Tuesday, 8 August 2017

Supersizing a Kossel Mini

Mini Kossel

     This time I'm upgrading the printer I started out with, a basic Mini Kossel kit, to a larger and taller frame. After replacing the original wheels with steel wheels last year, the aluminum towers finally wore down to the point that one of the carriages basically fell off the tower.

2020 Aluminum extrusion after running steel wheels for 14 months
     The obvious choice for replacing the damaged towers was OpenBuilds V-slot, same outer dimensions as the original extrusions allowing reuse of the printed frame parts. I also ended up swapping the steel wheels with the Delrin versions, don't want a repeat of what happened to the old towers.

Enlarged upper triangle

Enlarged lower triangle

     Since I was upping the size of the frame anyway, I cut the old towers down into new sides for the bottom triangle, the idea was to allow for mounting the power supply under the bed with the rest of the electronics, as well as allowing for upgrading the build plate in the future. Dimension wise, the side rails are now 30 cm long, allowing for anything up to a 25cm build plate. Reassembly was mostly the same as the original build process, just scaled up by a large margin.

Upgraded frame
     I did learn some new tricks to make assembly more precise, probably the most useful was using a spare section of extrusion to set the end-stop height to exactly below the upper triangle. All that's needed for this trick is a 3-inch C clamp, a spare or unused piece of the extrusion and the end-stop assembly.

The simple way to set endstop height

     Once the frame was rebuilt, the other parts that needed replacement were the rod-arms, the originals were both too short for the new size and one was cracked after a rather spectacular malfunction last fall. For the new rod-arms, the parts list is quite simple, 12 Traxxas 5347 joints (Amazon.ca), 6 12" lengths of 8-32 threaded rod, an 8-32 tap and AndrewBCN's assembly tool (Thingiverse, thing:701248). The 8-32 tap is optional, it just makes assembly easier by pre-cutting the first couple turns of the thread in the Traxxas joints.

Parts for new rod-arms with completed arm
     With the new rod-arms done, the next step was reinstalling the electronics and print bed. Since I'm not replacing the current print bed, some new mounts were needed, along with a new mounting bracket for the Re-ARM/Ramps boards. After creating a Fusion 360 mock-up of the bottom triangle, it was fairly easy to design new mounting brackets for the print bed, the Re-ARM was even simpler since the manufacture provides a cad file of the boards physical layout. The resulting STLs are here for download.

Re-ARM and electronics installed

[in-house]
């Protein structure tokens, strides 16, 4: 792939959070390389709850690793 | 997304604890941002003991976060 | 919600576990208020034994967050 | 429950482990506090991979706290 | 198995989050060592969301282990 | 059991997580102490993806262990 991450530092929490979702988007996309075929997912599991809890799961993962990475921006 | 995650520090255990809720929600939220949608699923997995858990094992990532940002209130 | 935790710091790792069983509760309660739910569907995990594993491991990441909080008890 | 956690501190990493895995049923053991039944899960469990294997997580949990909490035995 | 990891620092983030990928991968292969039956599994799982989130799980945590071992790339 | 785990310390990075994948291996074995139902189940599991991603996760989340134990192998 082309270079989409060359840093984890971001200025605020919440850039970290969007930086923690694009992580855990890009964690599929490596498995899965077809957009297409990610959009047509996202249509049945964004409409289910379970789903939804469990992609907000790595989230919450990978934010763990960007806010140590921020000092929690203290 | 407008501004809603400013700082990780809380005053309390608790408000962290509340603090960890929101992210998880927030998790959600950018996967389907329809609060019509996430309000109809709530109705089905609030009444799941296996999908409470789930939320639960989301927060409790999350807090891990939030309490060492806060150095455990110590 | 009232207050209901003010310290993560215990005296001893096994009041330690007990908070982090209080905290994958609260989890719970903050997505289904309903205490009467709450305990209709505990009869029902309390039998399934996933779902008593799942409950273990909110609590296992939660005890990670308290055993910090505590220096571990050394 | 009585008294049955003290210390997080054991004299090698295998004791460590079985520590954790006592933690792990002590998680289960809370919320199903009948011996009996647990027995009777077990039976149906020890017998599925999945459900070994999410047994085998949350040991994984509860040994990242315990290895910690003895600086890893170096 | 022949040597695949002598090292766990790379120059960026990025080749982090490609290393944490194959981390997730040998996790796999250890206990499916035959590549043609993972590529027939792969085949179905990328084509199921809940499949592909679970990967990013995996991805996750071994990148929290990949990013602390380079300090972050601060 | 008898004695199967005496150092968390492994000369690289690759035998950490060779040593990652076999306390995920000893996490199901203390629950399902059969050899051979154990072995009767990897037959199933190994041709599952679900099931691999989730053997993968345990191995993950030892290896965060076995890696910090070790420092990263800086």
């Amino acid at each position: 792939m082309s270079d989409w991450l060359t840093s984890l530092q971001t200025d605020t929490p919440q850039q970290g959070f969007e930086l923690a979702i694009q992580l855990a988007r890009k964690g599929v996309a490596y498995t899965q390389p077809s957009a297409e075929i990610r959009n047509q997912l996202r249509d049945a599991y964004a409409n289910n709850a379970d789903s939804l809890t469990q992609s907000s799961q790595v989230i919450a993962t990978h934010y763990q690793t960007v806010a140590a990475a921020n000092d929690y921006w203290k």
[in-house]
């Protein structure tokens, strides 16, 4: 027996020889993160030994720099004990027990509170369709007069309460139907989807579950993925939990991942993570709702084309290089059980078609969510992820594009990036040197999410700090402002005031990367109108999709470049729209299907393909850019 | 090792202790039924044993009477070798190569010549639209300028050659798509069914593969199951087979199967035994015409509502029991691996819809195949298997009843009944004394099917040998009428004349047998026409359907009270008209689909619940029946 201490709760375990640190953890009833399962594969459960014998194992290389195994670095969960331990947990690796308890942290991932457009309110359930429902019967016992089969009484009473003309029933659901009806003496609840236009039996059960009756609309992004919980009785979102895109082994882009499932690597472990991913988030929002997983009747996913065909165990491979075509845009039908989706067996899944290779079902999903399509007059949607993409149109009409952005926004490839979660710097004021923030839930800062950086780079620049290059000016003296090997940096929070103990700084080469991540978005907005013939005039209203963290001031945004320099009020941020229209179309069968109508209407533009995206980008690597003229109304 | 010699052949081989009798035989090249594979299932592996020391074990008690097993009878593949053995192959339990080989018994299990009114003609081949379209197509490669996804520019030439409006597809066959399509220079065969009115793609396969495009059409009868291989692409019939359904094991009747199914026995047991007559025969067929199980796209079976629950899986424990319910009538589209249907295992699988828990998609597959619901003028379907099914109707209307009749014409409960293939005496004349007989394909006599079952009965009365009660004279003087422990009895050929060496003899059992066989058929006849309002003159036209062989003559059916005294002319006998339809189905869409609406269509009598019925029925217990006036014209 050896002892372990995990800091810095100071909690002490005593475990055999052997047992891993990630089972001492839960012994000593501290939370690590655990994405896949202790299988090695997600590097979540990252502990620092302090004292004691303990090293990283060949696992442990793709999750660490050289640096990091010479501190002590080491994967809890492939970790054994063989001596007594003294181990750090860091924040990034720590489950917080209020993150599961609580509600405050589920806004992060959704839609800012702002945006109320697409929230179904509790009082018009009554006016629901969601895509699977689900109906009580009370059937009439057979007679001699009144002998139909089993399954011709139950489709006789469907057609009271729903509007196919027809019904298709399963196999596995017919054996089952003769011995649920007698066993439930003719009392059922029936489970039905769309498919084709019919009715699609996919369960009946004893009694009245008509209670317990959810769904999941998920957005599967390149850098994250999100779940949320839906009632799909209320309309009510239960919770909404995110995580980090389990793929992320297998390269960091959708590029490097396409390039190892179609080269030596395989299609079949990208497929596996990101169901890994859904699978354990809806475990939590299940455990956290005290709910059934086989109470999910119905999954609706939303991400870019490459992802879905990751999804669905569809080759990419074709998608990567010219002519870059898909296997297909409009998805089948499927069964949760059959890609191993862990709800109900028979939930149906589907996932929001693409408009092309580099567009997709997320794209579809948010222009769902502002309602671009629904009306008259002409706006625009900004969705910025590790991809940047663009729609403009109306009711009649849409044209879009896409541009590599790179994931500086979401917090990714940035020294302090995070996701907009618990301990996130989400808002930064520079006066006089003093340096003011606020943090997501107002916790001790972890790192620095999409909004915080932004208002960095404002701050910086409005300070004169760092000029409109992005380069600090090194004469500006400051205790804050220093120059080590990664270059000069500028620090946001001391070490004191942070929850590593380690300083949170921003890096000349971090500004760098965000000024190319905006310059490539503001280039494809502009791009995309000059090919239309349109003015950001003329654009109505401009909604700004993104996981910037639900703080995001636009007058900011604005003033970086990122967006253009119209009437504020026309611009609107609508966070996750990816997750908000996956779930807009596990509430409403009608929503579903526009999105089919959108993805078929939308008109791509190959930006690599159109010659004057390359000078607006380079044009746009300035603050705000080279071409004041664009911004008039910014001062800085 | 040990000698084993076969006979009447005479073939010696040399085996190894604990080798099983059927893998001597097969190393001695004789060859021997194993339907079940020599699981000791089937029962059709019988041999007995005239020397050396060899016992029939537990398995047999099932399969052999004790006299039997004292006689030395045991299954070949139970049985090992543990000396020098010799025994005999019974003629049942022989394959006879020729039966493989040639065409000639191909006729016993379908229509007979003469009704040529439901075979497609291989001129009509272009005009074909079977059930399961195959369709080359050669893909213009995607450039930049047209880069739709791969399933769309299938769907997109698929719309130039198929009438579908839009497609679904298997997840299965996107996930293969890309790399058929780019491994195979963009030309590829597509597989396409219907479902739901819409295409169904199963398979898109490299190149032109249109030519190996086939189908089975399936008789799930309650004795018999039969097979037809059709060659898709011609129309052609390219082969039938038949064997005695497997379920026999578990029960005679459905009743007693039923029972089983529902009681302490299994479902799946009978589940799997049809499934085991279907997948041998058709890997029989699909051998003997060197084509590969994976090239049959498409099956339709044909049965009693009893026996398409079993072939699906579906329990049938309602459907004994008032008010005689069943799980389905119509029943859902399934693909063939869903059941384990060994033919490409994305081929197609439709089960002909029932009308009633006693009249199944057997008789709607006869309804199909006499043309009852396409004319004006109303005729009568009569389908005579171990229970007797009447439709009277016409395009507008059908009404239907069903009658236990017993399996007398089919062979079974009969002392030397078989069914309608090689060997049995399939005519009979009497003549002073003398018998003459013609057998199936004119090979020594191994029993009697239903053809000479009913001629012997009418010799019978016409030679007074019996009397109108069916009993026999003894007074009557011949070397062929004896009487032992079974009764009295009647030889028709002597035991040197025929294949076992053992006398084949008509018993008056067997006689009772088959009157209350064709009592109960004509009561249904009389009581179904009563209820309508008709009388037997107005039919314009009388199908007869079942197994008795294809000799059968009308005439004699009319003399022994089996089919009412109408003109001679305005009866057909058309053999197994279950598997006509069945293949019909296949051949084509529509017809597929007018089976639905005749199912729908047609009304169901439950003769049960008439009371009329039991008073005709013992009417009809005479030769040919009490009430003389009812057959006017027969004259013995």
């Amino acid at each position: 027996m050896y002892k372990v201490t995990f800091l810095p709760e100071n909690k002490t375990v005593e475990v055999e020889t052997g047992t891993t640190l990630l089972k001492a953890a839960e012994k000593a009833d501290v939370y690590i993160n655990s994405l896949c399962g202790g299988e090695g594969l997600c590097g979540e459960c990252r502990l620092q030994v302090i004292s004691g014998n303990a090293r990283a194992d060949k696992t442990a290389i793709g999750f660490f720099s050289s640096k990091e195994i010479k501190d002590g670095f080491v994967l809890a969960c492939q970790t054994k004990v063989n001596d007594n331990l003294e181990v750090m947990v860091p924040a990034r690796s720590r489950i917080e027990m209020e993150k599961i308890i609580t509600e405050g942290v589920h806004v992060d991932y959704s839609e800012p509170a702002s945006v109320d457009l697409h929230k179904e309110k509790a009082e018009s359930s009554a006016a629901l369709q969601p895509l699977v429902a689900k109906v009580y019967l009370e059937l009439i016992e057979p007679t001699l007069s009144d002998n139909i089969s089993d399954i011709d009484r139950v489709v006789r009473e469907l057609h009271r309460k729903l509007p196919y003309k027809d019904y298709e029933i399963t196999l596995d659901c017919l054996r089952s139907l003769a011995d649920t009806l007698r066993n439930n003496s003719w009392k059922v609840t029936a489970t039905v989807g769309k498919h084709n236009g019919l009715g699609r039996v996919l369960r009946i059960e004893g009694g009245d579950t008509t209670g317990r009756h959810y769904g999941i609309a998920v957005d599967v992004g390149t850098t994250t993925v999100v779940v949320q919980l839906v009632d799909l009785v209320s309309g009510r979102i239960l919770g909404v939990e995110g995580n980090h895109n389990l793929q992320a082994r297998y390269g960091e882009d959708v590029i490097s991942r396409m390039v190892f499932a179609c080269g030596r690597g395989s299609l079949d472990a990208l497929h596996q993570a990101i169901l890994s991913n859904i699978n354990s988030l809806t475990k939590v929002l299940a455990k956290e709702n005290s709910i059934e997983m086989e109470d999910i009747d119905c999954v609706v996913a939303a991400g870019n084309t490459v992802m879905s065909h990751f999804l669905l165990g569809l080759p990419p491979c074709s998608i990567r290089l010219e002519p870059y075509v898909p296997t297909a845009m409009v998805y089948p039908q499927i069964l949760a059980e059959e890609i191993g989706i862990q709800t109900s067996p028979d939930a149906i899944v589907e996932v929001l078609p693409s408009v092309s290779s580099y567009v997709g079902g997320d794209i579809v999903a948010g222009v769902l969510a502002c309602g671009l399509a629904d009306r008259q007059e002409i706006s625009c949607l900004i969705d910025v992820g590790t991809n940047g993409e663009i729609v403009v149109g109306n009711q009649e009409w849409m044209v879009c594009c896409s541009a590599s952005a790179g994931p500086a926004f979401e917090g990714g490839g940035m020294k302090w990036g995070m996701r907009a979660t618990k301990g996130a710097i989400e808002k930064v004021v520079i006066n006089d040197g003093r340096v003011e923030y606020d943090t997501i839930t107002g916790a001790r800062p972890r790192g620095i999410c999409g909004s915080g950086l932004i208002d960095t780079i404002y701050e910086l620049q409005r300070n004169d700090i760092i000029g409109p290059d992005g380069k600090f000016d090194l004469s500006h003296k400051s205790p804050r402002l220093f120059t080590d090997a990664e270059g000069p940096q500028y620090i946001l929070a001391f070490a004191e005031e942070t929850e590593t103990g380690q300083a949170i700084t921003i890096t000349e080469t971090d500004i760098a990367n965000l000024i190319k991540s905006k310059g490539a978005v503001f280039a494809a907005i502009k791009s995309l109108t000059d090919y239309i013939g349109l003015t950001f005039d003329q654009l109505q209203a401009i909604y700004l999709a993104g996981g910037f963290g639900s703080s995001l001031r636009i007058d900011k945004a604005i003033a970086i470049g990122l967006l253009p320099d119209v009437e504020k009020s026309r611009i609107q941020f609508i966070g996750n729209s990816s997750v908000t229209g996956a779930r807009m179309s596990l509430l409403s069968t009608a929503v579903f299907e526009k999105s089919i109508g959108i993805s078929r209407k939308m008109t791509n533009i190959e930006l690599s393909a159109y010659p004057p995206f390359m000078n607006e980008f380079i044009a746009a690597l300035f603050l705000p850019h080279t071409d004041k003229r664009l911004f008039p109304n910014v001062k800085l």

Power supply mounting bracket
Mounting bracket installed on power supply

     As you can see, the power supply ended up under the bottom triangle, just wasn't space for the control boards otherwise. The brackets I've designed for mounting the power supply are in with the other STLs above, you'll need to mirror file with your slicer program to get both the left and right versions. Only other parts needed for mounting are some M4x20mm screws and the power supply, I'm using this one, but the brackets should work for any similar module.

Print bed installed with dust covers
     One of the recent improvements for deltas that's been trending on the net lately is adding protective covers to the corners over the lower pulleys and electronics bay. I've been meaning to add them for a while and came up with a simple way to make them out of some spare foam core.

Kossel on foam core for tracing
Kossel and Print bed outlines on foam core
     Yep, that's it, just stick the printer on the foam core and trace around the base with a marker. I also used an earlier version of the print bed supports to center it under the printer frame and then traced it out as well. After that it was just putting the printed parts in their approximate spots, trace the outlines and then cut out the section that's left. I did use a drill to put 3 holes in each for ventilation over the motors but that was basically it. last step was wrap the edges with electrical tape for safety and colour the top black for aesthetics.

Corner covers finished and installed

      Now, obviously the power supply is currently serving as the structural base for the entire frame, not the best idea for long term stability or noise. I found these tennis ball feet (thing:2158108) on Thingiverse, they're printable adaptors that let 3 standard tennis balls serve as vibration damping feet, so I used the Micro Kossel to print a set and installed them.
Tennis ball feet 2/3 installed
   And that was pretty much it, only things left to do were recalibration running a few test prints which turned out nicely.
Completed Mega Kossel
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